Experts at the National Bank of Poland (NBP) have argued the flare-up is driven by factors outside their control and that monetary-policy tightening could derail the post-pandemic recovery. The governor of the NBP Adam Glapiński has repeatedly said inflation will gradually slow toward the 2,5% mid-point of the tolerance range, allowing benchmark borrowing costs to stay at 0,1% until early 2022.
Huge Fine for Mislabeling
Jeronimo Martins Poland, the Portuguese owner of Biedronka, the most popular discount chain in Poland, have been fined with PLN 60 million (ca. EUR 13 million) by the Office of Competition and Consumer Protection (UOKiK) for mislabeling in-store fruit and vegetable products.
According to President of UOKiK, Tomasz Chróstny, proceedings against Jeronimo Martins started in May 2020. Labeling irregularities occurred in almost 28% of Biedronka super markets inspected by the Trade Inspectorate. Among the items wrongly identified as Polish were garlic from Spain, or onions and cabbage from France. “Consumers who wanted to buy Polish potatoes, tomatoes or apples were often misled”, Chróstny commented. “These violations were systemic and long-lasting”, he concluded.
IPSOS survey from 2016 found that 73% of Poles try to support the Polish economy with their consumer choices and that country of origin is the most important factor when choosing food.
Kraśnik is a town in Eastern Poland that became famous two years ago after the ridiculous debate on LGBT+ rights. Some of the city councilors showed not only their homophobic faces but also presented themselves as followers of conspiracy theories, enemies of 5G and WiFi… As a consequence of that debate, Kraśnik decided to become one of the “LGBT-free zones” (read more in the February issue) and a symbol of Dark Ages in the Polish internet, inspiring thousands of viral memes.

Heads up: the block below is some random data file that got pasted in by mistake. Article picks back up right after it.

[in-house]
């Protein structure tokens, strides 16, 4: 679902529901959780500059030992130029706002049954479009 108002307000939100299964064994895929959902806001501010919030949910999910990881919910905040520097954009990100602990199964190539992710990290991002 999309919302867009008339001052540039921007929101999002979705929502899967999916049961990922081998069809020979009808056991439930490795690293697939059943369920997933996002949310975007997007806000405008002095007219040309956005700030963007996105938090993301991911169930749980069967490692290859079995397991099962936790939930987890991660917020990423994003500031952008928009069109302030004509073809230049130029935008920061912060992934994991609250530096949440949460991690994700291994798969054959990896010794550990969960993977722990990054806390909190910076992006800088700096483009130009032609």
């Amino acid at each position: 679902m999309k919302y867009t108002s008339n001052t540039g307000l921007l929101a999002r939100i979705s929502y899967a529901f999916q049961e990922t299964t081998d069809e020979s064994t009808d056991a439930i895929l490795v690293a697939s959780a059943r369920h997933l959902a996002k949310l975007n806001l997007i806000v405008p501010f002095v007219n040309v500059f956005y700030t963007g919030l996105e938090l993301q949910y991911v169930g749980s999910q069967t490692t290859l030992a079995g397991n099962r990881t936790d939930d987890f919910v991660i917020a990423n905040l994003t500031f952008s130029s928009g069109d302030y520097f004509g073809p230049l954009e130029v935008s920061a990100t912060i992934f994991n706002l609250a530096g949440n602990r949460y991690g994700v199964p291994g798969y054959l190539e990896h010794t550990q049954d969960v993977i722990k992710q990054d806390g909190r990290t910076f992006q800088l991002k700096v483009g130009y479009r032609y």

When it looked like Kraśnik’s terrible image will stick to the town forever, its councilors surprised Poland once again. This time more positively. Recently they have voted to withdraw the resolution declaring opposition to “LGBT ideology”.
Mayor Wojciech Wilk, affiliated with the opposition Civic Platform, had warned the council that not withdrawing from the controversial declaration would put the town at risk of losing millions of Euros in grants from Norway. “If we repeal this resolution, we have a better chance of obtaining external funds in the future”, admitted the mayor, adding that almost EUR 8 million is at stake.
This time 19 council members were against the declaration, 6 in favor and 4 abstained. One of those from PiS who didn’t change her mind commented: “Will Christ still find faith on Earth when he returns? It might well turn out that we are fighting against the Lord himself”.